Since it's the talk of the town -- of scientific journals, newspapers, the internet, conference sessions -- it must be good, or so the theory goes. The neighbor has it, so let's get it, too. And one can even play with it: men against machine, sometimes even on stage in front of a congress audience.
Nobody mentions that AI is seductive but an unsettled and immature technology that requires permanent updates.1 It will be a cash cow for developers and the industry, and add to the exploding costs of medical imaging: Nothing is stable, nothing is really reliable, and there is permanent change that foils the stability and validity of radiological diagnostics.
AI software will never be a final product. The programs always need to be upgraded and updated.
Some years ago I cited Dr. Donald A. Berry, from the MD Anderson Cancer Center in Houston, who summarized his experience with AI in mammography. At that time, AI was still called "CAD" in radiology, "computer-assisted diagnosis" (or "detection"). Much in radiology that is subsumed in AI today had an earlier life going by another name. According to Berry:
An argument for the use of CAD with film or digital mammograms is that it will get better over time. Fine. Researchers and device companies should work to make the software ever better. But this should happen in an experimental setting and not while exposing millions of women to a technology that may be more harmful than it is beneficial.2
Pressures on radiologists
There are social, economic, and political pressures to conform and purchase certain digital devices. Radiologists are also considered consumers and told by others what is good for them. Salespeople are already salivating over AI sales contracts.
Dr. Peter Rinck, PhD, is a professor of radiology and magnetic resonance. He is the president of the Council of the Round Table Foundation (TRTF) and the chairman of the board of the Pro Academia Prize.
Many business models rely on AI to facilitate tasks so much that we no longer want or can do without it. Healthcare, the commercial part of medicine, avoids any accountability; new techniques and methods are introduced at random, praised to the skies enthusiastically, partly militantly by technocrats and paid experts.
The shelf life of many of the new fashions and products is approximately two years. That's at least the interval we were told by two representatives of COCIR (the European trade association representing the medical imaging, radiotherapy, healthcare IT, and electromedical industries) who were invited to a meeting on the future of radiology at the World Health Organization in Geneva some time ago.
Therefore, outcome studies are irrelevant -- all digital procedures or equipment you buy today will be hopelessly outdated in five years, after limited use, the COCIR representatives said. Still, they claim that these very same products will increase productivity, one of the central themes favored by commercial salespeople and hospital managers.
When CT was introduced 45 years ago, the overall costs of medical imaging were between 1% and 3% of overall healthcare expenses; today just the yearly worldwide sales of diagnostic and therapeutic imaging equipment amounts to 100 billion euros; the sales increase by 5% annually.3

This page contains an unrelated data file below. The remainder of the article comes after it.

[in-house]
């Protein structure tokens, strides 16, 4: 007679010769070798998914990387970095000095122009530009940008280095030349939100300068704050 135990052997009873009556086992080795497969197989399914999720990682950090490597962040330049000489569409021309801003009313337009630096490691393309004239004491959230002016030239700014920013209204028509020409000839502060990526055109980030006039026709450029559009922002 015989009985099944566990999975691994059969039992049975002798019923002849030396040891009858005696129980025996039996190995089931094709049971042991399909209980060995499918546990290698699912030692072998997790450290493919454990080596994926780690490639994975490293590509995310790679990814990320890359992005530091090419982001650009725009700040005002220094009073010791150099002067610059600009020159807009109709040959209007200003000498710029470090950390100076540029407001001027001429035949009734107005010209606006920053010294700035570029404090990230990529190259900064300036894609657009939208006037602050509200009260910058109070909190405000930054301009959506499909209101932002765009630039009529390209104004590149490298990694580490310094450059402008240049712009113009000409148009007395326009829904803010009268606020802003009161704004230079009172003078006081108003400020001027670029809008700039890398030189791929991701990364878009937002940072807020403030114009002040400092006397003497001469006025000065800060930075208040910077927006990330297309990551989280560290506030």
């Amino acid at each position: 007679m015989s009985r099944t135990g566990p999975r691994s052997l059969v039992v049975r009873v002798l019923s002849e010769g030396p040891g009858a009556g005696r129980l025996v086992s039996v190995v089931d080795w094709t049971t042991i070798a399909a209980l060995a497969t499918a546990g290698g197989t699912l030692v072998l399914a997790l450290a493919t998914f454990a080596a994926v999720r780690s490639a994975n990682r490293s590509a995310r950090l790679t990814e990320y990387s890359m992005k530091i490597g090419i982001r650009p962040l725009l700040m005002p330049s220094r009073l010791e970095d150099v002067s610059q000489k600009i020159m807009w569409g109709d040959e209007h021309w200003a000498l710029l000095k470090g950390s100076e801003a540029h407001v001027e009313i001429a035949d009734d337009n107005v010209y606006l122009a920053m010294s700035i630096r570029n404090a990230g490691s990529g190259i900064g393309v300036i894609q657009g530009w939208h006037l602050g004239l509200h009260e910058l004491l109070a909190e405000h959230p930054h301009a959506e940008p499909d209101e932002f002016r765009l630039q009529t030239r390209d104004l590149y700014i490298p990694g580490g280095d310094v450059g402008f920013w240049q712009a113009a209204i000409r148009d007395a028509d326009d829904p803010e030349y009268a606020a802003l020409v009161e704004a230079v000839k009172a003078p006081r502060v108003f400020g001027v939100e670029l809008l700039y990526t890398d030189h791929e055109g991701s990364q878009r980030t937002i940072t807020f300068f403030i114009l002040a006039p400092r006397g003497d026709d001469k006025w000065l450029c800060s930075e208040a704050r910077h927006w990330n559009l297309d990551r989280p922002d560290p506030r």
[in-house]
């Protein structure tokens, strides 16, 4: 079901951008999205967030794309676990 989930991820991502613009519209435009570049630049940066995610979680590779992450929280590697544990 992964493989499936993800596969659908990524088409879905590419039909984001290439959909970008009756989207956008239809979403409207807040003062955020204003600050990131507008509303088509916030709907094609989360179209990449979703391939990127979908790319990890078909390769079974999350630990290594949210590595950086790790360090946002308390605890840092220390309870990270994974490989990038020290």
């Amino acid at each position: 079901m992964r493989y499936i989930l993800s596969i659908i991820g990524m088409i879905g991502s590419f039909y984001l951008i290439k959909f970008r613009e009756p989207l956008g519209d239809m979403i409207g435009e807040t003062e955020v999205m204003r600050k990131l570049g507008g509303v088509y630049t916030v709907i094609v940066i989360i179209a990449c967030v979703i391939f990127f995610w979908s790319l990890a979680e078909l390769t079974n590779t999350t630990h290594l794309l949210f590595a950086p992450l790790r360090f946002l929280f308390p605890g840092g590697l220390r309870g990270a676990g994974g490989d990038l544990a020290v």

The Canadian perspective
Arguably the best and most balanced review paper on AI in radiology was the white paper published by the Canadian Association of Radiologists in May 2018, considering the pros and cons of the introduction of AI in diagnostic imaging. It is worthwhile reading.4 The authors are realistic and down-to-earth in terms of applications and development:
Practicing radiologists need to understand both the value, and the pitfalls, weaknesses, and potential errors that may occur when an AI product performs image analysis. While these algorithms are powerful, they are often brittle, and may give inappropriate answers when presented with images outside of their knowledge set ... an algorithm-evaluating brain CTs may work perfectly for long stretches, but then a new software upgrade to the CT occurs, or a new CT machine comes online, and all of a sudden, the algorithm produces faulty results.
AI is a mix of the virtual digital world and the real world. It's a shift of knowledge and assessment of collected and processed data from the human brain to a black box digital system -- and the blind reliance on the correctness of this system. But it doesn't provide a rational, independent opinion. It also creates an addictive dependence because people will tend to totally rely on it. Already voices are raised claiming that the use of AI will lead to deskilling of the workforce.
As the Canadians remark: "Currently, there is no evidence in the literature that AI can replace radiologists in day-to-day clinical practice. However, there is evidence that AI can improve the performance of clinicians and that both clinicians and AI working together are better than either alone."
Dr. Peter Rinck, PhD, is a professor of radiology and magnetic resonance and has a doctorate in medical history. He is the president of the Council of the Round Table Foundation (TRTF) and the chairman of the board of the Pro Academia Prize.
- Rinck PA. CAD as CAD can. Rinckside. 2011;22(9):17-18.
- Berry DA. Computer-assisted detection and screening mammography: Where's the beef? J Natl Cancer Inst. 2011;103(15):1139-1141.
- European Coordination Committee of the Radiological, Electromedical and Healthcare IT Industry (COCIR). Our industry. https://www.cocir.org/our-industry.html. Accessed 20 November 2018.
- Tang A, Tam R, Cadrin-Chênevert A, et al. Canadian Association of Radiologists white paper on artificial intelligence in radiology. Can Assoc Radiol J. 2018;69(2): 120-135.
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